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Mr. BISHOP of Utah. Mr. Chairman, you know, we do processes here in government, and hopefully we do them for a reason. But when the process we have harms kids, we should ask ourselves why do we have this slavish devotion to the process.
The problem before the State of Minnesota today is simply Federal action that took place 34 years ago that took lands guaranteed and devoted to the kids of Minnesota and took them away by Federal action.
I live in a State that does have a State trust lands policy where the use of that school makes a significant contribution to the education of our kids. It wasn't always that way. We took it seriously.
The State of Minnesota now wants to take this process seriously and develop resources that would be beneficial for their kids in a significant way and equalize the process, as we do in my home State, to benefit all the kids that are in public education.
This is one of those situations in which we have had plenty of time to solve this problem but obviously the Federal Government has not moved forward to give to the State of Minnesota what will benefit their kids.
In the hearing we had on this particular bill, the Forest Service said, Yeah, we can do this process. Give us about 4 years to evaluate all of these lands. Our Constitution gives us a right to a speedy trial. I wish it gave us a right to speedy decisions by bureaucrats. In 4 years an entire class of kids can start and finish high school without having any benefit from these lands that were theirs in the first place.
I do not know why those who constantly breathe the air of the Potomac River are the ones who are always wringing their hands and dragging their feet, but it seems to be the same way.
Mr. Chairman, you and I worked in the State legislature, where we had time limits. I had 45 days to get something accomplished or you didn't do it.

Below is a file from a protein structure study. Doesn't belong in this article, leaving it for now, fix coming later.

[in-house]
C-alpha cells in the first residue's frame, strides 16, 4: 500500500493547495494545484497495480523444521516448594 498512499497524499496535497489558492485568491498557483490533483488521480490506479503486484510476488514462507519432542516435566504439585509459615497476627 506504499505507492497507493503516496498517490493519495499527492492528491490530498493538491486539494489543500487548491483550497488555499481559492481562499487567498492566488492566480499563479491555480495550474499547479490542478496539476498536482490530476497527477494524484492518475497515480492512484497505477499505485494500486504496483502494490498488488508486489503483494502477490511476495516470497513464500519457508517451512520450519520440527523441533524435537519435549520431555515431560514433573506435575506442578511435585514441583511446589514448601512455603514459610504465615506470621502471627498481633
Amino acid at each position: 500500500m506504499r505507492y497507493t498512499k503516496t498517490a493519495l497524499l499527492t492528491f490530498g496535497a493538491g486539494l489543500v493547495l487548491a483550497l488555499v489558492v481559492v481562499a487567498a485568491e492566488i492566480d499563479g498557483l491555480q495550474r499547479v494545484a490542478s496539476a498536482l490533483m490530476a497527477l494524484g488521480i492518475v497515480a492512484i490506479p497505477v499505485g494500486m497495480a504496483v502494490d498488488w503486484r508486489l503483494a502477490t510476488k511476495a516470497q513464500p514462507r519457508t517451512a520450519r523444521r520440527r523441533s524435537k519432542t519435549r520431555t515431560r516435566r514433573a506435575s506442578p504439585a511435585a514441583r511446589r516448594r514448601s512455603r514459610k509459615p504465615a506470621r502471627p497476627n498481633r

I taught school on trimesters. I had 90 days to cover the material, or I didn't get to do it. Can you imagine what would happen if the principal came to me and said, We're going to do our final test on Tuesday. And I said, I'm sorry. I couldn't possibly cover all of that material by Tuesday. Maybe in 4 years from Tuesday I might be able, if you're lucky, to get through the material and actually be ready for that particular test.
One of the issues in this campaign is indeed dealing with permits. What takes my State 45 days on average or less to permit takes the Federal government 307 days on average to do it. That's the process we're talking about here.
The State of Minnesota has a State process in place. It covers tribal issues. It covers all of the issues that are there, and this would take precedence. The State of Minnesota is just as smart as the Federal Forest Service in solving these problems, except the State of Minnesota wants to do it quickly and the Federal Forest Service is not.
This will also eliminate potential delaying litigation using Federal laws to actually do that.
Look. It is simply time for us to realize that if this bill passes, it helps the Forest Service because it takes away inholding problems. It also helps kids of Minnesota because it guarantees a funding source for their education in the future. We should be doing our job and moving us forward and taking this process away from an agency that moves at glacial speed to help kids.
It is time. It's time we do something to help kids instead of harming kids. This bill helps kids, and I am proud to vote for it.
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